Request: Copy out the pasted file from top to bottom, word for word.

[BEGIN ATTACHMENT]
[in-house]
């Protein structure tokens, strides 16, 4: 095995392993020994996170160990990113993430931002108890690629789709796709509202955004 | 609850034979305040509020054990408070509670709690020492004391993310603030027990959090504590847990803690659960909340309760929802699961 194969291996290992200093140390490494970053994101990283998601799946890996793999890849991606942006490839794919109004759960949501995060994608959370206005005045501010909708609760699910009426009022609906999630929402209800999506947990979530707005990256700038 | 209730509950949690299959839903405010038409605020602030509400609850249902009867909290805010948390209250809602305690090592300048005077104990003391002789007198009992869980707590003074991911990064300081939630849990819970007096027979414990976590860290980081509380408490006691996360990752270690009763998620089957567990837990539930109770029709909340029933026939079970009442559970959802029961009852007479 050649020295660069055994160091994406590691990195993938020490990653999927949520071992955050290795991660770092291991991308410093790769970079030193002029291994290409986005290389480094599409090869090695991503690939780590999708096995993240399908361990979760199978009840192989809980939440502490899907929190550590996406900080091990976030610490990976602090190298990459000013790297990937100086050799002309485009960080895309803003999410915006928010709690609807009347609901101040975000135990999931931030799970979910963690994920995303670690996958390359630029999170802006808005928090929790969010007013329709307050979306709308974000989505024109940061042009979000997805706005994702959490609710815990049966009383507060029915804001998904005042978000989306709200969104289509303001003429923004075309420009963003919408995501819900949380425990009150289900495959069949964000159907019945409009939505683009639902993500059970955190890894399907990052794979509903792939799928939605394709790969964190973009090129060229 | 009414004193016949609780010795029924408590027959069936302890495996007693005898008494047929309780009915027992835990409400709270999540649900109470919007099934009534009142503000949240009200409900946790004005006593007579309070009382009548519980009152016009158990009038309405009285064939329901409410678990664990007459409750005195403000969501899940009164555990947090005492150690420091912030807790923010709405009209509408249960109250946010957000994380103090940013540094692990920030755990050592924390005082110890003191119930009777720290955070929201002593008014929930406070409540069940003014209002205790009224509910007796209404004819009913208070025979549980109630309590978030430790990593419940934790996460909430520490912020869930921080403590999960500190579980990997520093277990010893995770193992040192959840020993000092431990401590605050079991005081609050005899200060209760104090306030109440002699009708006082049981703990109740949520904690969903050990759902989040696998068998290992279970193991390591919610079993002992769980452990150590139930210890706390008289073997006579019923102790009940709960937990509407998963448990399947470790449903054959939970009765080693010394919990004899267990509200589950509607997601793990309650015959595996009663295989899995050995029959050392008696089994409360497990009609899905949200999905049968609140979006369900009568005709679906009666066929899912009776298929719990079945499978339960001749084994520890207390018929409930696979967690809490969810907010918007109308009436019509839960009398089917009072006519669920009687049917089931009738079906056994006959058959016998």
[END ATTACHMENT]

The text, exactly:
[in-house]
């Protein structure tokens, strides 16, 4: 095995392993020994996170160990990113993430931002108890690629789709796709509202955004 | 609850034979305040509020054990408070509670709690020492004391993310603030027990959090504590847990803690659960909340309760929802699961 194969291996290992200093140390490494970053994101990283998601799946890996793999890849991606942006490839794919109004759960949501995060994608959370206005005045501010909708609760699910009426009022609906999630929402209800999506947990979530707005990256700038 | 209730509950949690299959839903405010038409605020602030509400609850249902009867909290805010948390209250809602305690090592300048005077104990003391002789007198009992869980707590003074991911990064300081939630849990819970007096027979414990976590860290980081509380408490006691996360990752270690009763998620089957567990837990539930109770029709909340029933026939079970009442559970959802029961009852007479 050649020295660069055994160091994406590691990195993938020490990653999927949520071992955050290795991660770092291991991308410093790769970079030193002029291994290409986005290389480094599409090869090695991503690939780590999708096995993240399908361990979760199978009840192989809980939440502490899907929190550590996406900080091990976030610490990976602090190298990459000013790297990937100086050799002309485009960080895309803003999410915006928010709690609807009347609901101040975000135990999931931030799970979910963690994920995303670690996958390359630029999170802006808005928090929790969010007013329709307050979306709308974000989505024109940061042009979000997805706005994702959490609710815990049966009383507060029915804001998904005042978000989306709200969104289509303001003429923004075309420009963003919408995501819900949380425990009150289900495959069949964000159907019945409009939505683009639902993500059970955190890894399907990052794979509903792939799928939605394709790969964190973009090129060229 | 009414004193016949609780010795029924408590027959069936302890495996007693005898008494047929309780009915027992835990409400709270999540649900109470919007099934009534009142503000949240009200409900946790004005006593007579309070009382009548519980009152016009158990009038309405009285064939329901409410678990664990007459409750005195403000969501899940009164555990947090005492150690420091912030807790923010709405009209509408249960109250946010957000994380103090940013540094692990920030755990050592924390005082110890003191119930009777720290955070929201002593008014929930406070409540069940003014209002205790009224509910007796209404004819009913208070025979549980109630309590978030430790990593419940934790996460909430520490912020869930921080403590999960500190579980990997520093277990010893995770193992040192959840020993000092431990401590605050079991005081609050005899200060209760104090306030109440002699009708006082049981703990109740949520904690969903050990759902989040696998068998290992279970193991390591919610079993002992769980452990150590139930210890706390008289073997006579019923102790009940709960937990509407998963448990399947470790449903054959939970009765080693010394919990004899267990509200589950509607997601793990309650015959595996009663295989899995050995029959050392008696089994409360497990009609899905949200999905049968609140979006369900009568005709679906009666066929899912009776298929719990079945499978339960001749084994520890207390018929409930696979967690809490969810907010918007109308009436019509839960009398089917009072006519669920009687049917089931009738079906056994006959058959016998």